But while they aren't fond of complimenting the team from the North Side, White Sox fans can look at the Cubs and see what they hope to see from their own team in a few years’ time. The team that they simply do not care for is the perfect embodiment of a rebuild gone right. It’s the light at the end of the White Sox rebuilding tunnel.

“That’s a good team, man,” Carlos Rodon said after the Cubs’ offense jumped all over him Sunday and forced him into his shortest outing of the season. “Hopefully, throughout this rebuild when we get to the end of it, all the pieces start falling together and we can be a championship club like that, because that’s a good team.”

The Cubs aren’t the only team the White Sox have seen this season that qualifies as a rebuild success story. The Houston Astros are the reigning champs. The Cleveland Indians are American League Central winners again. The Kansas City Royals are down again but had their own brief time as baseball’s phoenix.

But with the Cubs so close by — and the fan bases constantly jabbing one another — it’s noteworthy that the White Sox are following such a similar path. For the Cubs, five straight fifth-place finishes turned into three straight trips to the NLCS. The Cubs went from hodgepodges of veteran fill-ins to homegrown stars like Kris Bryant, Javy Baez, Kyle Hendricks and Kyle Schwarber.

The White Sox have their own list of future stars, one not dissimilar from the list Cubs fans followed for years. Yoan Moncada, Lucas Giolito, Reynaldo Lopez and Michael Kopech have already reached the South Side. The waiting game is still on for Eloy Jimenez, Luis Robert, Dylan Cease, Dane Dunning and so many more.

The White Sox would obviously prefer fighting for a division title and playoff positioning to playing out the end of a losing season. They believe — and the Cubs are as good an example as any that there’s good reason for South Side optimism — that once all these youngsters finish their development and reach the major leagues, that that’s exactly what they’ll be doing on an annual basis.

“We see it not only in the Cubs,” Rick Renteria said, “we’ve seen it with the Astros, the Indians, a multitude of clubs that have gone through that process. The Braves. It took the Braves four years. It took the Astros four or five years.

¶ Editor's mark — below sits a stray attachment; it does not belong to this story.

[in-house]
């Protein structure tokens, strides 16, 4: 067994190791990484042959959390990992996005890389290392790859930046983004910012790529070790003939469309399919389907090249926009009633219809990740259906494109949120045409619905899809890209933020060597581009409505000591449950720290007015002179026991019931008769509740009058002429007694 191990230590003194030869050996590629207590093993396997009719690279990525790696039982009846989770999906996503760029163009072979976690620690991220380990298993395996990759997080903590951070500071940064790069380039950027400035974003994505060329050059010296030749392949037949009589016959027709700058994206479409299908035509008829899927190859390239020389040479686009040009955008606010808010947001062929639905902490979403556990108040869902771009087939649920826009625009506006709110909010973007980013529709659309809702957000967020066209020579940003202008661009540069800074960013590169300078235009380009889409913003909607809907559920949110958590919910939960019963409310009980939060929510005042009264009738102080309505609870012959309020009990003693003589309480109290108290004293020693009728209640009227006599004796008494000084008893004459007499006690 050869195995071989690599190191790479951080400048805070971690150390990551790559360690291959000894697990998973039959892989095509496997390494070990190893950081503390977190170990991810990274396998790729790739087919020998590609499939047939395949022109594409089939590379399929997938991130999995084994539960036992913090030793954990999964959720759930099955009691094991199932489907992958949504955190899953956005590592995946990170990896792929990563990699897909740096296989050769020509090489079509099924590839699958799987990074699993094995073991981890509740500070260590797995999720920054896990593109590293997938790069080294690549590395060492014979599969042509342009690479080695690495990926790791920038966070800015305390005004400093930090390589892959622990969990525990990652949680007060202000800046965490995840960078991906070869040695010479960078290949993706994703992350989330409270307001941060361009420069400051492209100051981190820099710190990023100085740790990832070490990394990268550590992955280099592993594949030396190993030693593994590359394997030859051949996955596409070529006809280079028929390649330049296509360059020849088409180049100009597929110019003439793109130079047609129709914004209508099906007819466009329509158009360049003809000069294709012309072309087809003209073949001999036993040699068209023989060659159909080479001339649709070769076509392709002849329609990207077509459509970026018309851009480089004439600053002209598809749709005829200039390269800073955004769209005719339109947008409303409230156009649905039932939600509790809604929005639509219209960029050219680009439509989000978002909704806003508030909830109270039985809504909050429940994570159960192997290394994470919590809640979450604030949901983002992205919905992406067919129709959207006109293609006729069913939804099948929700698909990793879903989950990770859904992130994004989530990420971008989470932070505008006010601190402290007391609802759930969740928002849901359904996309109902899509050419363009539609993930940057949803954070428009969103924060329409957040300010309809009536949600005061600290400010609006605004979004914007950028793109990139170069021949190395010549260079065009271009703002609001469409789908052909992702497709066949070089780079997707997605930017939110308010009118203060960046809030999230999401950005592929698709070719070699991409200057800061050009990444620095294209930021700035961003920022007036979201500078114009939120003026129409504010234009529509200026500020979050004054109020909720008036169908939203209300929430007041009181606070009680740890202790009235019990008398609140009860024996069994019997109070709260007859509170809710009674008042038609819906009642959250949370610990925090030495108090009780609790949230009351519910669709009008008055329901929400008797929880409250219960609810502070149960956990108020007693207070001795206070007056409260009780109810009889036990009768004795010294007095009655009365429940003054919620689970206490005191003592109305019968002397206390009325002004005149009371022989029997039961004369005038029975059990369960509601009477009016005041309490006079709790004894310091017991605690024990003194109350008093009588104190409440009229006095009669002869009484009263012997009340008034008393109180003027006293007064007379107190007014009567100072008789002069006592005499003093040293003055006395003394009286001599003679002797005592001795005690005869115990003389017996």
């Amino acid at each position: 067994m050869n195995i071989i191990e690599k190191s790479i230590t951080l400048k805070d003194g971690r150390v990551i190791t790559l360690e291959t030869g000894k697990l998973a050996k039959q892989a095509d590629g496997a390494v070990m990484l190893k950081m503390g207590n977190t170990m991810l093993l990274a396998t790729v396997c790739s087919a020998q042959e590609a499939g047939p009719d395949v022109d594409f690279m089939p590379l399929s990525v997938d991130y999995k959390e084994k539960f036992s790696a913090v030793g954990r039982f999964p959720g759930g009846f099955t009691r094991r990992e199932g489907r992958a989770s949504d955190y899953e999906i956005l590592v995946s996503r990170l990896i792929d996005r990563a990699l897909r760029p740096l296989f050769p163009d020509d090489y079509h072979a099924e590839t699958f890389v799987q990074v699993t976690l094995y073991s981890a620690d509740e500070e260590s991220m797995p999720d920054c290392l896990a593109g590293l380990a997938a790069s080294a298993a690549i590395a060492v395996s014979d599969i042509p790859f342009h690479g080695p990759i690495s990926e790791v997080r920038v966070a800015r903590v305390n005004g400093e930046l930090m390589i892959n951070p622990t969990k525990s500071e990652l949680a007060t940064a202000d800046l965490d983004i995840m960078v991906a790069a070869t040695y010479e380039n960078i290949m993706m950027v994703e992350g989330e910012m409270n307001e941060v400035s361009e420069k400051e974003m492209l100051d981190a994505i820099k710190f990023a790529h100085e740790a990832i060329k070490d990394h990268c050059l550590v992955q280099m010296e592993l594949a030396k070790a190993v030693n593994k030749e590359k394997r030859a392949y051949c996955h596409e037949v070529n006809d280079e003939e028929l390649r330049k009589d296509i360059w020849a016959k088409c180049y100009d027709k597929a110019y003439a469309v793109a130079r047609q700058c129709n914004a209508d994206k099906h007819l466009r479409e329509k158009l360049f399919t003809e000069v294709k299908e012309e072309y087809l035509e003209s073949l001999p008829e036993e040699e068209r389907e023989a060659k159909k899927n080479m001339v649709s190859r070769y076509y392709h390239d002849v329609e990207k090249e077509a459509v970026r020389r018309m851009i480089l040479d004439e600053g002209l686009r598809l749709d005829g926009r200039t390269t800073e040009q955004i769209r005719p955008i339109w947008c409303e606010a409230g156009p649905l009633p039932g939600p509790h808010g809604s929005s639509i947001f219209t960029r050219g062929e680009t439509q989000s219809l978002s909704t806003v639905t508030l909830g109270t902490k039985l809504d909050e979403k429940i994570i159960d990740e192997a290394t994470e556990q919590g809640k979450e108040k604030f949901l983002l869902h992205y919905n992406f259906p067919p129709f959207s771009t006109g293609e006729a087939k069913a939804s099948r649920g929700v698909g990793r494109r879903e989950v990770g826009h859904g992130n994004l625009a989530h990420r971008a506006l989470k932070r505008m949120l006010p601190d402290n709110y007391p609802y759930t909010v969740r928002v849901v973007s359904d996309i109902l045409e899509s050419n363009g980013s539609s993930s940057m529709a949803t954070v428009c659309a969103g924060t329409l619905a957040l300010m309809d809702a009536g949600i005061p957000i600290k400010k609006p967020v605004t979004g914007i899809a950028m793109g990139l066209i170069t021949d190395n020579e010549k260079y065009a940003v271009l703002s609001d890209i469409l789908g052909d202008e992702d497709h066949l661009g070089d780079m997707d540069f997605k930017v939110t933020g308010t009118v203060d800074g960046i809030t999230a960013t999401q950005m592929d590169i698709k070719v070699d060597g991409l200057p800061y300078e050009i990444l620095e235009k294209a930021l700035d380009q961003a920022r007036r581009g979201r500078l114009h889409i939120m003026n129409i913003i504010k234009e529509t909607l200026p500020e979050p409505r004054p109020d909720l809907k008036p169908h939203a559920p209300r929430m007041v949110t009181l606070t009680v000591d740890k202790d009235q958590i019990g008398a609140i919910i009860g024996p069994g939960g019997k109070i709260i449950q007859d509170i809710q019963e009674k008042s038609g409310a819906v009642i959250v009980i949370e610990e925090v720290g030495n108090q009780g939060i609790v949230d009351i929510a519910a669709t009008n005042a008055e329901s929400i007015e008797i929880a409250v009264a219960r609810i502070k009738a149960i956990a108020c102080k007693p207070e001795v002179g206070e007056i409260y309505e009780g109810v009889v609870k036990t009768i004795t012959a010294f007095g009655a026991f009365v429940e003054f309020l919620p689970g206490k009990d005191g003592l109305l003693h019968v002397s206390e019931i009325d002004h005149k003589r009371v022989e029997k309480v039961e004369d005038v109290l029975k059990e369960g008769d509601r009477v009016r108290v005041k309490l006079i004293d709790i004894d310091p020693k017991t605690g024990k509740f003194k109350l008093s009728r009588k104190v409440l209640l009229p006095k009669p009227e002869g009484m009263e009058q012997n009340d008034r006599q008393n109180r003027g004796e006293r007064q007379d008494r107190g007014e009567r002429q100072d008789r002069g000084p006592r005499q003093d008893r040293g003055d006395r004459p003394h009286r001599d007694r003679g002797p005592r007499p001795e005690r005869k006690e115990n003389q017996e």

“It’s a process that if you get frustrated along the way — which it can become frustrating because you want to win more games than not — if you really keep perspective of what you’re trying to do in the long term and really understand and appreciate what we have coming and the guys that are here working to try to remain with us, it’s hard for me to explain to the fans other than my own belief that what we have coming is going to be something that is going to be very fruitful in the near future.”

The Cubs have been through this process. They’ve been through these losing seasons. They’ve been through the waiting game with highly ranked prospects. They’ve been through it all — including watching those prospects turn into All Stars and waving to millions of celebrating fans during a championship parade.

The White Sox are in the thick of their own rebuilding process, and confidence about the future abounds. Perhaps because it’s a template that’s worked so well for several teams, including their Crosstown rivals.

“The similarities are simply that we’re going through a transition,” Renteria said before Sunday’s game. “We do have, not only these guys who are working here to try to show everybody what they’re capable of doing and what part they may play in us moving forward, but we certainly have a lot of young men who are coming up through the season that are hopefully going to be a part of who we are here in the near future.

“In that regard, that is very similar (to what the Cubs went through). I do think that some of the men that we have coming are going to be just as impactful of some of the guys they have on the other side.”